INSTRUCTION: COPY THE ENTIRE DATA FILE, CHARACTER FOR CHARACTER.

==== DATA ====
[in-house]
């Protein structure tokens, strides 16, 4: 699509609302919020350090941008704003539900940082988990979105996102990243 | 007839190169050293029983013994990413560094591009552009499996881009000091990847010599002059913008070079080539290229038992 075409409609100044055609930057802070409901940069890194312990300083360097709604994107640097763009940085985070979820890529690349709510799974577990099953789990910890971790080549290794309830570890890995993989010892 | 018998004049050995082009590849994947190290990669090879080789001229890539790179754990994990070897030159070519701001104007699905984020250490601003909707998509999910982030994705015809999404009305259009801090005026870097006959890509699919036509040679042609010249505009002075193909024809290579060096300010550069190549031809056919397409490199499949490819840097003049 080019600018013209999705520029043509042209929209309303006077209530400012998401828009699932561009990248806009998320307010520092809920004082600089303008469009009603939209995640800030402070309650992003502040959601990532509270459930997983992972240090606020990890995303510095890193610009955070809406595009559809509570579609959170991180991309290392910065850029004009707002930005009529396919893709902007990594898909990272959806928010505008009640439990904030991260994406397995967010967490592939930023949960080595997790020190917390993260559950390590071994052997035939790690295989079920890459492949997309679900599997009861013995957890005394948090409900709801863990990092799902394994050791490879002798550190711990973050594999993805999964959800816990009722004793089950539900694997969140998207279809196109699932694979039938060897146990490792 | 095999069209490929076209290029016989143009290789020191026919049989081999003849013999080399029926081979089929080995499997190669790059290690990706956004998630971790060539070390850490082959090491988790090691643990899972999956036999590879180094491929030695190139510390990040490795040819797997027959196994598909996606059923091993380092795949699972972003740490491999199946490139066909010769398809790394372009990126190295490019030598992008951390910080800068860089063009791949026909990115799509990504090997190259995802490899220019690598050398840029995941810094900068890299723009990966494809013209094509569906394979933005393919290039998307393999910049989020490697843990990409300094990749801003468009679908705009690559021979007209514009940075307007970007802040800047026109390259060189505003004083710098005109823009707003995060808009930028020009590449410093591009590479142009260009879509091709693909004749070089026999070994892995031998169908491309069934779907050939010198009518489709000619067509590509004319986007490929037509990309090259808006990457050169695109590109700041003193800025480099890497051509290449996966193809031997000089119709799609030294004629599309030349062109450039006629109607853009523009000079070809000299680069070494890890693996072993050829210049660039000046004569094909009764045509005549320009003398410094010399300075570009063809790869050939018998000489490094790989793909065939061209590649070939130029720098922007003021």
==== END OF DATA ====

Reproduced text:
[in-house]
């Protein structure tokens, strides 16, 4: 699509609302919020350090941008704003539900940082988990979105996102990243 | 007839190169050293029983013994990413560094591009552009499996881009000091990847010599002059913008070079080539290229038992 075409409609100044055609930057802070409901940069890194312990300083360097709604994107640097763009940085985070979820890529690349709510799974577990099953789990910890971790080549290794309830570890890995993989010892 | 018998004049050995082009590849994947190290990669090879080789001229890539790179754990994990070897030159070519701001104007699905984020250490601003909707998509999910982030994705015809999404009305259009801090005026870097006959890509699919036509040679042609010249505009002075193909024809290579060096300010550069190549031809056919397409490199499949490819840097003049 080019600018013209999705520029043509042209929209309303006077209530400012998401828009699932561009990248806009998320307010520092809920004082600089303008469009009603939209995640800030402070309650992003502040959601990532509270459930997983992972240090606020990890995303510095890193610009955070809406595009559809509570579609959170991180991309290392910065850029004009707002930005009529396919893709902007990594898909990272959806928010505008009640439990904030991260994406397995967010967490592939930023949960080595997790020190917390993260559950390590071994052997035939790690295989079920890459492949997309679900599997009861013995957890005394948090409900709801863990990092799902394994050791490879002798550190711990973050594999993805999964959800816990009722004793089950539900694997969140998207279809196109699932694979039938060897146990490792 | 095999069209490929076209290029016989143009290789020191026919049989081999003849013999080399029926081979089929080995499997190669790059290690990706956004998630971790060539070390850490082959090491988790090691643990899972999956036999590879180094491929030695190139510390990040490795040819797997027959196994598909996606059923091993380092795949699972972003740490491999199946490139066909010769398809790394372009990126190295490019030598992008951390910080800068860089063009791949026909990115799509990504090997190259995802490899220019690598050398840029995941810094900068890299723009990966494809013209094509569906394979933005393919290039998307393999910049989020490697843990990409300094990749801003468009679908705009690559021979007209514009940075307007970007802040800047026109390259060189505003004083710098005109823009707003995060808009930028020009590449410093591009590479142009260009879509091709693909004749070089026999070994892995031998169908491309069934779907050939010198009518489709000619067509590509004319986007490929037509990309090259808006990457050169695109590109700041003193800025480099890497051509290449996966193809031997000089119709799609030294004629599309030349062109450039006629109607853009523009000079070809000299680069070494890890693996072993050829210049660039000046004569094909009764045509005549320009003398410094010399300075570009063809790869050939018998000489490094790989793909065939061209590649070939130029720098922007003021």